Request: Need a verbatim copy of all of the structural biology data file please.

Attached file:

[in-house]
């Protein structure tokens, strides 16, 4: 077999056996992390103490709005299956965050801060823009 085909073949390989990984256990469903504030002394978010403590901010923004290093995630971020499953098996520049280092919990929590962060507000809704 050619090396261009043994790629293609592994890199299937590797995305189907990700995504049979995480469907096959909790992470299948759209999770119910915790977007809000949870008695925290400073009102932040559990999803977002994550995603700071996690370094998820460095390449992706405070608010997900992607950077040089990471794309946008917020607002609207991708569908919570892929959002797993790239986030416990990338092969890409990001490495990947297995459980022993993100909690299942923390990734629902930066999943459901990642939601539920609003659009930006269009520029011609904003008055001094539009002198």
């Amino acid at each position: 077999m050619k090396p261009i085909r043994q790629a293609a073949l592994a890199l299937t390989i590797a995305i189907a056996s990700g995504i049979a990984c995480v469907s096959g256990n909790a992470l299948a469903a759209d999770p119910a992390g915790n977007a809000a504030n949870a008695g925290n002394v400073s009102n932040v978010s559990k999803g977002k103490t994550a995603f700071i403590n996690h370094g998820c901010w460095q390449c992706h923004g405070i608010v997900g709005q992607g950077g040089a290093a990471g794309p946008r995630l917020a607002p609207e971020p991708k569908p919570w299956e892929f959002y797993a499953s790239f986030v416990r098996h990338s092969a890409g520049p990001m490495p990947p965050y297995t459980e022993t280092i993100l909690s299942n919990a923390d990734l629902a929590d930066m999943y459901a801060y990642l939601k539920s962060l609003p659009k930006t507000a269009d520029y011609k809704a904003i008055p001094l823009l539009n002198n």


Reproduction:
[in-house]
């Protein structure tokens, strides 16, 4: 077999056996992390103490709005299956965050801060823009 085909073949390989990984256990469903504030002394978010403590901010923004290093995630971020499953098996520049280092919990929590962060507000809704 050619090396261009043994790629293609592994890199299937590797995305189907990700995504049979995480469907096959909790992470299948759209999770119910915790977007809000949870008695925290400073009102932040559990999803977002994550995603700071996690370094998820460095390449992706405070608010997900992607950077040089990471794309946008917020607002609207991708569908919570892929959002797993790239986030416990990338092969890409990001490495990947297995459980022993993100909690299942923390990734629902930066999943459901990642939601539920609003659009930006269009520029011609904003008055001094539009002198």
């Amino acid at each position: 077999m050619k090396p261009i085909r043994q790629a293609a073949l592994a890199l299937t390989i590797a995305i189907a056996s990700g995504i049979a990984c995480v469907s096959g256990n909790a992470l299948a469903a759209d999770p119910a992390g915790n977007a809000a504030n949870a008695g925290n002394v400073s009102n932040v978010s559990k999803g977002k103490t994550a995603f700071i403590n996690h370094g998820c901010w460095q390449c992706h923004g405070i608010v997900g709005q992607g950077g040089a290093a990471g794309p946008r995630l917020a607002p609207e971020p991708k569908p919570w299956e892929f959002y797993a499953s790239f986030v416990r098996h990338s092969a890409g520049p990001m490495p990947p965050y297995t459980e022993t280092i993100l909690s299942n919990a923390d990734l629902a929590d930066m999943y459901a801060y990642l939601k539920s962060l609003p659009k930006t507000a269009d520029y011609k809704a904003i008055p001094l823009l539009n002198n």